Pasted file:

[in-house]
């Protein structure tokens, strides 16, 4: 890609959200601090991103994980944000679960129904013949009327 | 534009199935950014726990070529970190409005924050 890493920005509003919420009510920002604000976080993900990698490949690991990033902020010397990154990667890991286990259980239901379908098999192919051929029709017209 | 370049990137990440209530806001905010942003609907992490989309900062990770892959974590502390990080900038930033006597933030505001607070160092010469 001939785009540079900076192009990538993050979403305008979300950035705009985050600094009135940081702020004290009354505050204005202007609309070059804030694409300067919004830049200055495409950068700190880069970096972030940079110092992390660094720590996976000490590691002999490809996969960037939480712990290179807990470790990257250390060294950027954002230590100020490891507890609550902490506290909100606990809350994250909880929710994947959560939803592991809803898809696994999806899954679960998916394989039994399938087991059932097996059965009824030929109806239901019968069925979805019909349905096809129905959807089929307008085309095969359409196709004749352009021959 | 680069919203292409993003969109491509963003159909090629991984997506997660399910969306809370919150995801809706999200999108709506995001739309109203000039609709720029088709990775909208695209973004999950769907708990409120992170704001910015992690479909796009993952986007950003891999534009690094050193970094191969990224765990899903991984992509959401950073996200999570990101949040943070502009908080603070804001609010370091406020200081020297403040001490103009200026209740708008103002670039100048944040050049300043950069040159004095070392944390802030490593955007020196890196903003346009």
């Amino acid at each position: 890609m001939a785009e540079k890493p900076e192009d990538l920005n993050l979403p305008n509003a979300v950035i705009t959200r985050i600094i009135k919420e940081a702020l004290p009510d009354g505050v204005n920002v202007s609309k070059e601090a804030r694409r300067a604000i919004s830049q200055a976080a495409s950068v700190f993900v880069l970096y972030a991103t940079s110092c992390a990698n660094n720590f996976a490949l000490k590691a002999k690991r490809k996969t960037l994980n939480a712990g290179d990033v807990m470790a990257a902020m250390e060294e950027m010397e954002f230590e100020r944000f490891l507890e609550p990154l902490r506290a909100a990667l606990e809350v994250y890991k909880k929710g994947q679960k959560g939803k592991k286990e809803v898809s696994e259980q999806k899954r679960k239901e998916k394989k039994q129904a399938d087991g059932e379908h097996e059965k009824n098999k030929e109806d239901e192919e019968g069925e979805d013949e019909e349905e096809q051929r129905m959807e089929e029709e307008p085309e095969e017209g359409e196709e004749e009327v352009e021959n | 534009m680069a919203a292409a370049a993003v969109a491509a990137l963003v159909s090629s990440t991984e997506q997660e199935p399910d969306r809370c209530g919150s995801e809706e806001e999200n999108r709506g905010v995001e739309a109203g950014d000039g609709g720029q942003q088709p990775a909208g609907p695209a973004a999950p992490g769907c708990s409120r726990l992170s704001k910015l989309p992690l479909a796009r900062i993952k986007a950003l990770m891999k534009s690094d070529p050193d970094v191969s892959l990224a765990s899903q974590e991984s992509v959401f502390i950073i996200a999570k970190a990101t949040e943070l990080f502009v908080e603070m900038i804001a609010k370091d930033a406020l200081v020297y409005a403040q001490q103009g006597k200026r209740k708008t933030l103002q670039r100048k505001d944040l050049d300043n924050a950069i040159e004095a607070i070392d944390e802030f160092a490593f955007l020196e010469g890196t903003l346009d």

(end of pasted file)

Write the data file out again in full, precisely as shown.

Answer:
[in-house]
């Protein structure tokens, strides 16, 4: 890609959200601090991103994980944000679960129904013949009327 | 534009199935950014726990070529970190409005924050 890493920005509003919420009510920002604000976080993900990698490949690991990033902020010397990154990667890991286990259980239901379908098999192919051929029709017209 | 370049990137990440209530806001905010942003609907992490989309900062990770892959974590502390990080900038930033006597933030505001607070160092010469 001939785009540079900076192009990538993050979403305008979300950035705009985050600094009135940081702020004290009354505050204005202007609309070059804030694409300067919004830049200055495409950068700190880069970096972030940079110092992390660094720590996976000490590691002999490809996969960037939480712990290179807990470790990257250390060294950027954002230590100020490891507890609550902490506290909100606990809350994250909880929710994947959560939803592991809803898809696994999806899954679960998916394989039994399938087991059932097996059965009824030929109806239901019968069925979805019909349905096809129905959807089929307008085309095969359409196709004749352009021959 | 680069919203292409993003969109491509963003159909090629991984997506997660399910969306809370919150995801809706999200999108709506995001739309109203000039609709720029088709990775909208695209973004999950769907708990409120992170704001910015992690479909796009993952986007950003891999534009690094050193970094191969990224765990899903991984992509959401950073996200999570990101949040943070502009908080603070804001609010370091406020200081020297403040001490103009200026209740708008103002670039100048944040050049300043950069040159004095070392944390802030490593955007020196890196903003346009």
């Amino acid at each position: 890609m001939a785009e540079k890493p900076e192009d990538l920005n993050l979403p305008n509003a979300v950035i705009t959200r985050i600094i009135k919420e940081a702020l004290p009510d009354g505050v204005n920002v202007s609309k070059e601090a804030r694409r300067a604000i919004s830049q200055a976080a495409s950068v700190f993900v880069l970096y972030a991103t940079s110092c992390a990698n660094n720590f996976a490949l000490k590691a002999k690991r490809k996969t960037l994980n939480a712990g290179d990033v807990m470790a990257a902020m250390e060294e950027m010397e954002f230590e100020r944000f490891l507890e609550p990154l902490r506290a909100a990667l606990e809350v994250y890991k909880k929710g994947q679960k959560g939803k592991k286990e809803v898809s696994e259980q999806k899954r679960k239901e998916k394989k039994q129904a399938d087991g059932e379908h097996e059965k009824n098999k030929e109806d239901e192919e019968g069925e979805d013949e019909e349905e096809q051929r129905m959807e089929e029709e307008p085309e095969e017209g359409e196709e004749e009327v352009e021959n | 534009m680069a919203a292409a370049a993003v969109a491509a990137l963003v159909s090629s990440t991984e997506q997660e199935p399910d969306r809370c209530g919150s995801e809706e806001e999200n999108r709506g905010v995001e739309a109203g950014d000039g609709g720029q942003q088709p990775a909208g609907p695209a973004a999950p992490g769907c708990s409120r726990l992170s704001k910015l989309p992690l479909a796009r900062i993952k986007a950003l990770m891999k534009s690094d070529p050193d970094v191969s892959l990224a765990s899903q974590e991984s992509v959401f502390i950073i996200a999570k970190a990101t949040e943070l990080f502009v908080e603070m900038i804001a609010k370091d930033a406020l200081v020297y409005a403040q001490q103009g006597k200026r209740k708008t933030l103002q670039r100048k505001d944040l050049d300043n924050a950069i040159e004095a607070i070392d944390e802030f160092a490593f955007l020196e010469g890196t903003l346009d």